Chemistry Carnival: Science.Art.Wonder

Also showcased during the Chemistry Carnival was the collaboration of Gokul with an artist in Puerto Rico to illustrate some of his science. Over the course of a few months, Gokul worked with Raisa Rodriguez Maldonado, from the University of Puerto Rico MayagĂĽez to bring to life his work with influenza viral infection. Her paintings highlight his study of the dynamics of hemagglutinin/receptor protein/protein interactions that permit cell entry, and ultimately, viral infection.

Gokul and Raisa (via Skype) interacting with the crowd at the Carnival
Artist Raisa Rodriguez Maldonado

 

 

 

 

 

 

 

Science.Art.Wonder is sponsored by the Atlanta Science Festival and hopes to continue to be an integral interdisciplinary component of the annual festival.

Another piece by Raisa, titled “Host-Cell Invasion” inspired by Gokul’s work on influenza viral infection
Scientist Gokul (Right) and artist Raisa (Left, via Skype) in front of one of her pieces for Science Art Wonder.

 

 

Chemistry Carnival: ASF in Atwood Atrium!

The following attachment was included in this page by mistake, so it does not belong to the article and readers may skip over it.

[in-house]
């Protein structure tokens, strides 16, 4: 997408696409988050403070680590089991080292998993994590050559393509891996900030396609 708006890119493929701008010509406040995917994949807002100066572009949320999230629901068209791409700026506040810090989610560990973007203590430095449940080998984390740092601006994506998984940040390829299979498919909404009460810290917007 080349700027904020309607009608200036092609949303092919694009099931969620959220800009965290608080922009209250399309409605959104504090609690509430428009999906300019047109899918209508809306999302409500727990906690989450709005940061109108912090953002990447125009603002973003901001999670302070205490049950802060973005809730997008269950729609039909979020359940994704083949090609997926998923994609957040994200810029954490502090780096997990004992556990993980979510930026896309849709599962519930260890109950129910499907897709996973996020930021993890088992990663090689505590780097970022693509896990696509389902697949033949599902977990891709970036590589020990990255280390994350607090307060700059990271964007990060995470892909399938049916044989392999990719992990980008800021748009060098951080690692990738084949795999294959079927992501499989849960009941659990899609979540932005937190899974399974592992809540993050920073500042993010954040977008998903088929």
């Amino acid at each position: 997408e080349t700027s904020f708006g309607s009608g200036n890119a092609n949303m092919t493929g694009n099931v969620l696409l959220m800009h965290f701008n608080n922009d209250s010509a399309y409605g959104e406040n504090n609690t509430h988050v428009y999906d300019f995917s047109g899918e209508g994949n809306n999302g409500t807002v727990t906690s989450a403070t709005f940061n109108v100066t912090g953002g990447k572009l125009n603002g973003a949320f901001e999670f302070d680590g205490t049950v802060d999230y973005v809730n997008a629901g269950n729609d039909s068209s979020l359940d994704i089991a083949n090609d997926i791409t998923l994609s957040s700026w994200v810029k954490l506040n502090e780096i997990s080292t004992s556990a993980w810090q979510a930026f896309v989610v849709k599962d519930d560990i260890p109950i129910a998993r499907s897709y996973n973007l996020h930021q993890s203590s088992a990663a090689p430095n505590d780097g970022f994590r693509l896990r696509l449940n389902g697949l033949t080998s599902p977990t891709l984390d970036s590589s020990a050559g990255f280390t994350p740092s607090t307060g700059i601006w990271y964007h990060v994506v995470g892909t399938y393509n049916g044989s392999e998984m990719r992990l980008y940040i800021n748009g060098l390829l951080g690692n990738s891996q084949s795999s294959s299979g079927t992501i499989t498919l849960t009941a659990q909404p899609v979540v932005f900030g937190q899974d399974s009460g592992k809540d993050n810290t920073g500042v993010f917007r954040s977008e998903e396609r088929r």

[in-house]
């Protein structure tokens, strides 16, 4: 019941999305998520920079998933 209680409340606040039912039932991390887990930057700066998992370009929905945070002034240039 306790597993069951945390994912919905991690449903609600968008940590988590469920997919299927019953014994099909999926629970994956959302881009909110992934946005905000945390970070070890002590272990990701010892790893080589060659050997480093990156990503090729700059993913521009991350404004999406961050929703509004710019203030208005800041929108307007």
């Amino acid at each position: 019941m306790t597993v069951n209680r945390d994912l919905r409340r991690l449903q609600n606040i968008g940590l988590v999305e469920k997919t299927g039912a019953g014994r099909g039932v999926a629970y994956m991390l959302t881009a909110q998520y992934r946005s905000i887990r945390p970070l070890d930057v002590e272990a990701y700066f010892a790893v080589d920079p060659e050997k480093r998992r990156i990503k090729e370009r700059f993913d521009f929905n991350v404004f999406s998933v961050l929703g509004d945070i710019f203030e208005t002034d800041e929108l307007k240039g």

On Friday, March 23, Emory’s Chemistry Department hosted the second annual “Chemistry Carnival” in conjunction with the Atlanta Science Festival. The event, which takes place in the Science Commons, Atrium, and courtyard fills the building with interactive demonstrations and games relevant to the research going on in the department. The Dyer lab participated with two different booths this year, Brooke and Monica at the “Electron Transfer Ring Toss” and Alexia at the “Laser Maze” in conjunction with Heaven Lab members. 

The Electron Transfer Ring Toss demonstrates the basic principle of converting solar energy, where a photoexcited electron (or in this case, a glow bracelet taken from a big glittery sun) needs to be transferred somewhere else to successfully make electricity. Unfortunately, that transfer process is riddled with pitfalls, and is only about 20% efficient for most commercially available solar panels- most game participants scored even less than that when trying to ring the glowing Erlenmeyer flasks!

Carnival attendees trying their luck at the Electron Transfer Ring Toss

The Laser Maze used a safe red laser beam and several moveable mirrors to demonstrate the basics of manipulating light for experiments, relevant to so much of the research we do as a biophysical chemistry lab. Participants got firsthand experience with trying to control light through the maze, and witnessed some of the challenges of optical processes. 

Close up shot of the laser maze, PC: Helen

Check out more photos from the event! And a big thanks to Helen for taking some great pictures 🙂